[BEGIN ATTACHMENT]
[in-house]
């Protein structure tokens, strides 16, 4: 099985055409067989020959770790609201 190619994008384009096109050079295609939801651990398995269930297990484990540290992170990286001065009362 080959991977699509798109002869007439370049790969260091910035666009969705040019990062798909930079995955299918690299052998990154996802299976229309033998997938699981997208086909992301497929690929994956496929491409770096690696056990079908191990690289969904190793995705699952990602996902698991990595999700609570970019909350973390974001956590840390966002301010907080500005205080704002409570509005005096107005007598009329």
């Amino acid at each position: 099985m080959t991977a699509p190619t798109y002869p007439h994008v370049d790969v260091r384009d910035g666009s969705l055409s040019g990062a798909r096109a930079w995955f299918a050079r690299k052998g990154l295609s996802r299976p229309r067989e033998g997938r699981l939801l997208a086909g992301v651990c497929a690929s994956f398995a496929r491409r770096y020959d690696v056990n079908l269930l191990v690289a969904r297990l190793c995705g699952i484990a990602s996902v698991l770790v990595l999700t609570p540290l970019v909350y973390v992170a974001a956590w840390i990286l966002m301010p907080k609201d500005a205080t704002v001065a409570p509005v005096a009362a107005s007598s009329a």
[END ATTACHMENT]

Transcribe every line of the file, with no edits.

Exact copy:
[in-house]
């Protein structure tokens, strides 16, 4: 099985055409067989020959770790609201 190619994008384009096109050079295609939801651990398995269930297990484990540290992170990286001065009362 080959991977699509798109002869007439370049790969260091910035666009969705040019990062798909930079995955299918690299052998990154996802299976229309033998997938699981997208086909992301497929690929994956496929491409770096690696056990079908191990690289969904190793995705699952990602996902698991990595999700609570970019909350973390974001956590840390966002301010907080500005205080704002409570509005005096107005007598009329």
């Amino acid at each position: 099985m080959t991977a699509p190619t798109y002869p007439h994008v370049d790969v260091r384009d910035g666009s969705l055409s040019g990062a798909r096109a930079w995955f299918a050079r690299k052998g990154l295609s996802r299976p229309r067989e033998g997938r699981l939801l997208a086909g992301v651990c497929a690929s994956f398995a496929r491409r770096y020959d690696v056990n079908l269930l191990v690289a969904r297990l190793c995705g699952i484990a990602s996902v698991l770790v990595l999700t609570p540290l970019v909350y973390v992170a974001a956590w840390i990286l966002m301010p907080k609201d500005a205080t704002v001065a409570p509005v005096a009362a107005s007598s009329a």